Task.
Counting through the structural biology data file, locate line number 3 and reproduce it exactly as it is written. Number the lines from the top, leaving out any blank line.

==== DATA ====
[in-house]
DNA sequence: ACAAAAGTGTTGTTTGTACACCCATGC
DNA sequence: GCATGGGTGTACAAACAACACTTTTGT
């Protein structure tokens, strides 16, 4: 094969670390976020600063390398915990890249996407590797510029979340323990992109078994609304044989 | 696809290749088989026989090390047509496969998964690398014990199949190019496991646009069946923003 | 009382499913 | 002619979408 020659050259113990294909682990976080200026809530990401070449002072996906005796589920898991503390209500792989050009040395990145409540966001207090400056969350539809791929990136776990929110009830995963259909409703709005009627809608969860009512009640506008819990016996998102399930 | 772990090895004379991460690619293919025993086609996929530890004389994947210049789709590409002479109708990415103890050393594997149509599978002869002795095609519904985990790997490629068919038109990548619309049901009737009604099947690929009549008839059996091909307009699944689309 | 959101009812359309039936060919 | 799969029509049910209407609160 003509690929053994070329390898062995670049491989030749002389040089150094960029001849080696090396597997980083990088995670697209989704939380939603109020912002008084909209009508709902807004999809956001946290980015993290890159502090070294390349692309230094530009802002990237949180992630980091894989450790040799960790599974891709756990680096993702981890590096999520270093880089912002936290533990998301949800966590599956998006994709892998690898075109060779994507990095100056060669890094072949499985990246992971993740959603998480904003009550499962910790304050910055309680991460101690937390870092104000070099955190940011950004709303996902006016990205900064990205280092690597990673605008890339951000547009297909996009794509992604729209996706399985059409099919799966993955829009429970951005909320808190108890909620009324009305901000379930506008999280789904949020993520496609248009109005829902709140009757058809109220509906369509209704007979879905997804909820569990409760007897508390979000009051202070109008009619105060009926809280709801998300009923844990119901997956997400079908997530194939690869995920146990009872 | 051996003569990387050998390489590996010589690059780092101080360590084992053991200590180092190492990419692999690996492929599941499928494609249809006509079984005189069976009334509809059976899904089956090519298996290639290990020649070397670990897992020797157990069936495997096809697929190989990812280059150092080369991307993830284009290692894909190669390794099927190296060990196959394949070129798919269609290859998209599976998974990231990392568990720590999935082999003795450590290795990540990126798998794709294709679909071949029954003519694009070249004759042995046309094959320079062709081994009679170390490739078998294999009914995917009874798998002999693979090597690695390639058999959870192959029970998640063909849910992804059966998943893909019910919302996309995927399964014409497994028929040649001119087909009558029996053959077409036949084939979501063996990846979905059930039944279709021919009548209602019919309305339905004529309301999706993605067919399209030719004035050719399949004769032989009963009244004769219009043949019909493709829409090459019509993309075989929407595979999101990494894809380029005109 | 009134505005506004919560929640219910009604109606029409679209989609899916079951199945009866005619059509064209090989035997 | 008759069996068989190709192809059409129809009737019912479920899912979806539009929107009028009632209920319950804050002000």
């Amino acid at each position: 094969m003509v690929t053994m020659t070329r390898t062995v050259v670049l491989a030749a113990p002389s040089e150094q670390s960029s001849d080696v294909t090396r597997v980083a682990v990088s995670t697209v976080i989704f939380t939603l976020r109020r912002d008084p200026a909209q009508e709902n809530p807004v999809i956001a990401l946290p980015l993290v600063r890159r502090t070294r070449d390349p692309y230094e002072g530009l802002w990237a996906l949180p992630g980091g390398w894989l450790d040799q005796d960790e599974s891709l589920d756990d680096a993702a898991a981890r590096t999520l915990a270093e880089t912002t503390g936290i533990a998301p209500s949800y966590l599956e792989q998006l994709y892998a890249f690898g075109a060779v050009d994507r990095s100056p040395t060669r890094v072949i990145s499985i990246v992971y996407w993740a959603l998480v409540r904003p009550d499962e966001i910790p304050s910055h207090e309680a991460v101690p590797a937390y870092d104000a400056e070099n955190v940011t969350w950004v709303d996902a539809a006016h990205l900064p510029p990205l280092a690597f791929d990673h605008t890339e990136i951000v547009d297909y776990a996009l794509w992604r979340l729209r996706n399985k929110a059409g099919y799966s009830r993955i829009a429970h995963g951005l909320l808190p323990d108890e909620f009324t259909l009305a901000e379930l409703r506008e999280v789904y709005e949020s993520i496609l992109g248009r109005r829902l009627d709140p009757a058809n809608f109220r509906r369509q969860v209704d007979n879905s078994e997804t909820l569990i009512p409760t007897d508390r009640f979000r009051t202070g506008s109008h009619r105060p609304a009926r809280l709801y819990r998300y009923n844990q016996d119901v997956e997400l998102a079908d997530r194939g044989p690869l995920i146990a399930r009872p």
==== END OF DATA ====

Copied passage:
DNA sequence: GCATGGGTGTACAAACAACACTTTTGT